>A 7.1 magnitude earthquake struck Western China this morning, killing over 400 people and injuring at least 10,000. The quake is the latest in a string of fatal tremblers this year: Haiti in January, Chile in February, Taiwan in March, and Mexico just last week. It may be easy to suspect some sort of connection among the disasters, or to wonder if we're experiencing more frequent or powerful quakes than we have before.
Seismologists, however, are quick to dispel such presumptions. Since 1900, the U.S. Geological Survey has recorded a yearly average of nearly 1.5 million earthquakes. The large majority are not felt, but the number of quakes that reach a magnitude of 7.0 or greater has stayed relatively steady -- if anything, it's decreased. The USGS expects about 18 major earthquakes (7.0-7.9) and one great earthquake (8.0 or higher) per year. Since 1971, we have only reached or exceeded this expectation four times. Though we've seen four serious earthquakes already this year, only Chile measured 8.0 or above.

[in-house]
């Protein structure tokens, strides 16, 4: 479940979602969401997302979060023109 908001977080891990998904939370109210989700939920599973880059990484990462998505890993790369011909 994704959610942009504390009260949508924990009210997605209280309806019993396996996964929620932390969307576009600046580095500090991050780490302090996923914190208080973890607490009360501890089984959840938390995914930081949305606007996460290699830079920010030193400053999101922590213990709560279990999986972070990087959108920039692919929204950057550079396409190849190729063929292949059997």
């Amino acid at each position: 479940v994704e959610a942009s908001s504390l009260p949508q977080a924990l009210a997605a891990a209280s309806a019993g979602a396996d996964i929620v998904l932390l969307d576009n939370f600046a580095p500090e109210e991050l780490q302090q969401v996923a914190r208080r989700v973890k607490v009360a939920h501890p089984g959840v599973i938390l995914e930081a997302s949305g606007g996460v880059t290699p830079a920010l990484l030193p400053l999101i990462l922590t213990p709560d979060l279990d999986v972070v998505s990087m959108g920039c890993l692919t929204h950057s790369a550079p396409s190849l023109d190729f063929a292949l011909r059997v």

In a Q&A with Washington Post readers, USGS geophysicist Michael Blanpied noted that quakes that would previously have gone unnoticed are now picked up by better seismic technology and publicized through internet news reports. Big quakes are also likely to affect larger numbers of people than they used to thanks to population growth and urban development.